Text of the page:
Trump Arrives in London with Guns Blazing, Calls Mayor ‘Stone Cold Loser’

President Donald Trump began his state visit to Britain Monday with pomp and controversy.

Even before Trump touched down to begin his three-day visit, London Mayor Sadiq Khan was attacking the president, writing in a Saturday Op-Ed for The U.K. Guardian that it was “un-British to be rolling out the red carpet this week for a formal state visit for a president whose divisive behaviour flies in the face of the ideals America was founded upon — equality, liberty and religious freedom.”

Trump issued his reply via Twitter on Monday.

The president wrote that “.@SadiqKhan, who by all accounts has done a terrible job as Mayor of London, has been foolishly ‘nasty”’to the visiting President of the United States, by far the most important ally of the United Kingdom. He is a stone cold loser who should focus on crime in London, not me.”

“Kahn reminds me very much of our very dumb and incompetent Mayor of NYC, de Blasio, who has also done a terrible job – only half his height. In any event, I look forward to being a great friend to the United Kingdom, and am looking very much forward to my visit. Landing now!” Trump wrote.

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In response, Khan’s office upbraided Trump for “childish insults which should be beneath the President of the United States,” according to Fox News.

“Sadiq is representing the progressive values of London and our country warning that Donald Trump is the most egregious example of a growing far-right threat around the globe, which is putting at risk the basic values that have defined our liberal democracies for more than 70 years,” the statement said.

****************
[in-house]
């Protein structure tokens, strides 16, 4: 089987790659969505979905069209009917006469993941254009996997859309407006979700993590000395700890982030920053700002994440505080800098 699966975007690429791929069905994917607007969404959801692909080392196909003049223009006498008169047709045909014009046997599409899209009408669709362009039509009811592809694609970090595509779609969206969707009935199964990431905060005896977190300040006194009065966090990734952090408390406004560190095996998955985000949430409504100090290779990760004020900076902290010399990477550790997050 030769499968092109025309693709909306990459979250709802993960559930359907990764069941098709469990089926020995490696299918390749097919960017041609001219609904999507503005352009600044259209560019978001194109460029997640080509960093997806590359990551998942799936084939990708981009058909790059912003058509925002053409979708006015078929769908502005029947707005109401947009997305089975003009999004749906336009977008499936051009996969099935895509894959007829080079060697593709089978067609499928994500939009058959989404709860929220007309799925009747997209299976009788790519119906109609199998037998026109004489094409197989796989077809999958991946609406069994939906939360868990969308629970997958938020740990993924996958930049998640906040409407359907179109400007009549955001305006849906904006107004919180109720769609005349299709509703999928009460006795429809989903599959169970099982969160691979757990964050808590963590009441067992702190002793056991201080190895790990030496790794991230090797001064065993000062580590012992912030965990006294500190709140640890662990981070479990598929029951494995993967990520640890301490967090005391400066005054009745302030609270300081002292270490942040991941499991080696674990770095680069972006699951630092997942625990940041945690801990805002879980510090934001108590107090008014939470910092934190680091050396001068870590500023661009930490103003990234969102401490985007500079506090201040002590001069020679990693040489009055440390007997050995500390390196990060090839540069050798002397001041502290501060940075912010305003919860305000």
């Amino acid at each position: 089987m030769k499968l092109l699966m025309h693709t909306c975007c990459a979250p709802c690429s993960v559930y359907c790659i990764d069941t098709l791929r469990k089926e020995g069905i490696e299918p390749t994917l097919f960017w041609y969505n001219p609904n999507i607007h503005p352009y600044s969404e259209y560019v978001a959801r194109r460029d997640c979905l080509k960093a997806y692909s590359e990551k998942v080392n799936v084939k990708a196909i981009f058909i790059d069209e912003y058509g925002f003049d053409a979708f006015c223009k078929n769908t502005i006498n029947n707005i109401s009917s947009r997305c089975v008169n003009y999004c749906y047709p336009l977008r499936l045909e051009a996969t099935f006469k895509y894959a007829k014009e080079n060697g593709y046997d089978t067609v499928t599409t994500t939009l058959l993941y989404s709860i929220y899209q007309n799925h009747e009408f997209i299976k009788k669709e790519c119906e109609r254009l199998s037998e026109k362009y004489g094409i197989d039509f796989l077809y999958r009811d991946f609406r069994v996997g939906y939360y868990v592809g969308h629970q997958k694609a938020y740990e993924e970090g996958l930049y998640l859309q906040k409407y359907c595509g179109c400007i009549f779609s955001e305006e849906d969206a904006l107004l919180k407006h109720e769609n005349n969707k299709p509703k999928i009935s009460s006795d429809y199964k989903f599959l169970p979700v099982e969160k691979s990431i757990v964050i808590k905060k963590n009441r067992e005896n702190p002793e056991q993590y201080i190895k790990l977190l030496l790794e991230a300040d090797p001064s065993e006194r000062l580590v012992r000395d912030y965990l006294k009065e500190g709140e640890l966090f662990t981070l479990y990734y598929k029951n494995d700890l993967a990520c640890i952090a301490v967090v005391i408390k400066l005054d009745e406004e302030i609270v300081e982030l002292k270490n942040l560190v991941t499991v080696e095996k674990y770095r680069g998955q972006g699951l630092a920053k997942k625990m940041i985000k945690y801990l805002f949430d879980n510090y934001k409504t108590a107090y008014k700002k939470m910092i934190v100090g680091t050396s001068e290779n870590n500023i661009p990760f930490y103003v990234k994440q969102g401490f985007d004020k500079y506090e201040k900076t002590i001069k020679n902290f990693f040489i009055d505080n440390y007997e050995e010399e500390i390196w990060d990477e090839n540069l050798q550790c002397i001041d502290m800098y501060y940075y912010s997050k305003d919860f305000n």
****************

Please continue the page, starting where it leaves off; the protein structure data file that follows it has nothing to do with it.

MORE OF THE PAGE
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In his Op-Ed, Khan likened Trump to European dictators of the 1930s and 1940, and said the president did not deserve the welcome he was getting.

“There are some who argue that we should hold our noses and stomach the spectacle of honouring Trump in this fashion — including many Conservative politicians,” he wrote.

“They say we need to be realists and stroke his ego to maintain our economic and military relationship with the US. But at what point should we stop appeasing — and implicitly condoning — his far-right policies and views? Where do we draw the line?” Khan wrote.



“Rather than bestowing Trump with a grand platform of acceptability to the world, we should be speaking out and saying that this behavior is unacceptable – and that it poses a grave threat to the values and principles we have fought hard to defend – often together – for decades,” he wrote, later adding, “In years to come, I suspect this state visit will be one we look back on with profound regret and acknowledge that we were on the wrong side of history.”

Khan called upon outgoing Prime Minister Theresa May to “issue a powerful rejection – not of the US as a country or the office of the presidency, but of Trump and the far-right agenda he embodies. She should say that the citizens of the UK and the US agree on many things, but that Trump’s views are incompatible with British values.”

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Trump-bashing was not welcomed by Kate Hoey, a Labour Party member of Parliament who said Britain should focus on its alliance with the U.S., not personal feuding.

“Saddened by the hysterical reaction to visit of @POTUS by some Labour colleagues A democratically elected President of our closest ally should be welcomed whether we agree with his views or not. HM the Queen shows the world the nature of the U.K. @USAmbUK,” she tweeted.

Trump arrived in Britain on Monday morning, then went to Buckingham Palace, where he and first lady Melania Trump had a private lunch with Queen Elizabeth.

Afterward, the Trumps went to Westminster Abbey to lay a wreath at the tomb of the unknown soldier, the BBC reported.

A tour followed the ceremony.

During his time at Buckingham Palace, the queen showed the Trumps American items from the Royal Family’s vast collection.

A state dinner for the president was to follow Monday night. Trump will visit Ireland on Wednesday and then cross the English Channel to France to observe Thursday’s 75th anniversary of the D-Day invasion.

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